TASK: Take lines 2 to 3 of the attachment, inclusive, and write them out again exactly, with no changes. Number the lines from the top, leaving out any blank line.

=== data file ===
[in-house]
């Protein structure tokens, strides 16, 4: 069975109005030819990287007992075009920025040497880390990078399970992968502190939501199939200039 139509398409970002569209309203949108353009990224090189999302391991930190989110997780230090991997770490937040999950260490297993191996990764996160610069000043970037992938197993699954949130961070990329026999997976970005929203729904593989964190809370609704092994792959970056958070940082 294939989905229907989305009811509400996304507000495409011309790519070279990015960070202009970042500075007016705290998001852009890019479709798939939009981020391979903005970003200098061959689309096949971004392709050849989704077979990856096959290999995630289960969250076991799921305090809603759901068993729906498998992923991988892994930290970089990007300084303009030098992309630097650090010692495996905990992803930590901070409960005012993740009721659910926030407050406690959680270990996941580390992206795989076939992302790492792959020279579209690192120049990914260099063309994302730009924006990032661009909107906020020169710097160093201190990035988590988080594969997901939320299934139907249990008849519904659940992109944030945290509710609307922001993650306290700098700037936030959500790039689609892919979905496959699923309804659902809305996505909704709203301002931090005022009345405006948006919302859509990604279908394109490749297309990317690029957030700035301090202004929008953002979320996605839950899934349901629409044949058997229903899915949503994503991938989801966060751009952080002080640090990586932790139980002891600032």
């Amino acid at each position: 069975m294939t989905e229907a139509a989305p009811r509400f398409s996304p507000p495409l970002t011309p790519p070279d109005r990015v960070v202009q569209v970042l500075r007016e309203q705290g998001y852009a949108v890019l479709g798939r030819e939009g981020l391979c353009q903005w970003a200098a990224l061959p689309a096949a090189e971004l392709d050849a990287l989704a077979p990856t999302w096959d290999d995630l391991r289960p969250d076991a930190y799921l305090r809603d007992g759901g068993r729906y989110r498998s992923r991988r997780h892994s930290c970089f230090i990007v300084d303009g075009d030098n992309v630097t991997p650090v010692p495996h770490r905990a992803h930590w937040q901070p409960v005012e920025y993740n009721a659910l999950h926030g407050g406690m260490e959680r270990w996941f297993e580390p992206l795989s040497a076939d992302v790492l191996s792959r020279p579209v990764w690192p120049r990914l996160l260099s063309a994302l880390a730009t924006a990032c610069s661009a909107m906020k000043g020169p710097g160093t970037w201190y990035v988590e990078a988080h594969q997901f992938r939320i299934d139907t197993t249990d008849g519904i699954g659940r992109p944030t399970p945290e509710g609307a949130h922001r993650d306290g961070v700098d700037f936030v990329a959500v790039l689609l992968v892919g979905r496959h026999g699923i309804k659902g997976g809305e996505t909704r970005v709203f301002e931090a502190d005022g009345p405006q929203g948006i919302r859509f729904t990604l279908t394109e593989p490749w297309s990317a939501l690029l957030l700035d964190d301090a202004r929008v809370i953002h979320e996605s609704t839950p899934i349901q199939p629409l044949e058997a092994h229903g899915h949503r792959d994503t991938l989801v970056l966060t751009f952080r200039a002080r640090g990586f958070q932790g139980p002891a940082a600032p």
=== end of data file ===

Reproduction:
């Protein structure tokens, strides 16, 4: 069975109005030819990287007992075009920025040497880390990078399970992968502190939501199939200039 139509398409970002569209309203949108353009990224090189999302391991930190989110997780230090991997770490937040999950260490297993191996990764996160610069000043970037992938197993699954949130961070990329026999997976970005929203729904593989964190809370609704092994792959970056958070940082 294939989905229907989305009811509400996304507000495409011309790519070279990015960070202009970042500075007016705290998001852009890019479709798939939009981020391979903005970003200098061959689309096949971004392709050849989704077979990856096959290999995630289960969250076991799921305090809603759901068993729906498998992923991988892994930290970089990007300084303009030098992309630097650090010692495996905990992803930590901070409960005012993740009721659910926030407050406690959680270990996941580390992206795989076939992302790492792959020279579209690192120049990914260099063309994302730009924006990032661009909107906020020169710097160093201190990035988590988080594969997901939320299934139907249990008849519904659940992109944030945290509710609307922001993650306290700098700037936030959500790039689609892919979905496959699923309804659902809305996505909704709203301002931090005022009345405006948006919302859509990604279908394109490749297309990317690029957030700035301090202004929008953002979320996605839950899934349901629409044949058997229903899915949503994503991938989801966060751009952080002080640090990586932790139980002891600032």
């Amino acid at each position: 069975m294939t989905e229907a139509a989305p009811r509400f398409s996304p507000p495409l970002t011309p790519p070279d109005r990015v960070v202009q569209v970042l500075r007016e309203q705290g998001y852009a949108v890019l479709g798939r030819e939009g981020l391979c353009q903005w970003a200098a990224l061959p689309a096949a090189e971004l392709d050849a990287l989704a077979p990856t999302w096959d290999d995630l391991r289960p969250d076991a930190y799921l305090r809603d007992g759901g068993r729906y989110r498998s992923r991988r997780h892994s930290c970089f230090i990007v300084d303009g075009d030098n992309v630097t991997p650090v010692p495996h770490r905990a992803h930590w937040q901070p409960v005012e920025y993740n009721a659910l999950h926030g407050g406690m260490e959680r270990w996941f297993e580390p992206l795989s040497a076939d992302v790492l191996s792959r020279p579209v990764w690192p120049r990914l996160l260099s063309a994302l880390a730009t924006a990032c610069s661009a909107m906020k000043g020169p710097g160093t970037w201190y990035v988590e990078a988080h594969q997901f992938r939320i299934d139907t197993t249990d008849g519904i699954g659940r992109p944030t399970p945290e509710g609307a949130h922001r993650d306290g961070v700098d700037f936030v990329a959500v790039l689609l992968v892919g979905r496959h026999g699923i309804k659902g997976g809305e996505t909704r970005v709203f301002e931090a502190d005022g009345p405006q929203g948006i919302r859509f729904t990604l279908t394109e593989p490749w297309s990317a939501l690029l957030l700035d964190d301090a202004r929008v809370i953002h979320e996605s609704t839950p899934i349901q199939p629409l044949e058997a092994h229903g899915h949503r792959d994503t991938l989801v970056l966060t751009f952080r200039a002080r640090g990586f958070q932790g139980p002891a940082a600032p």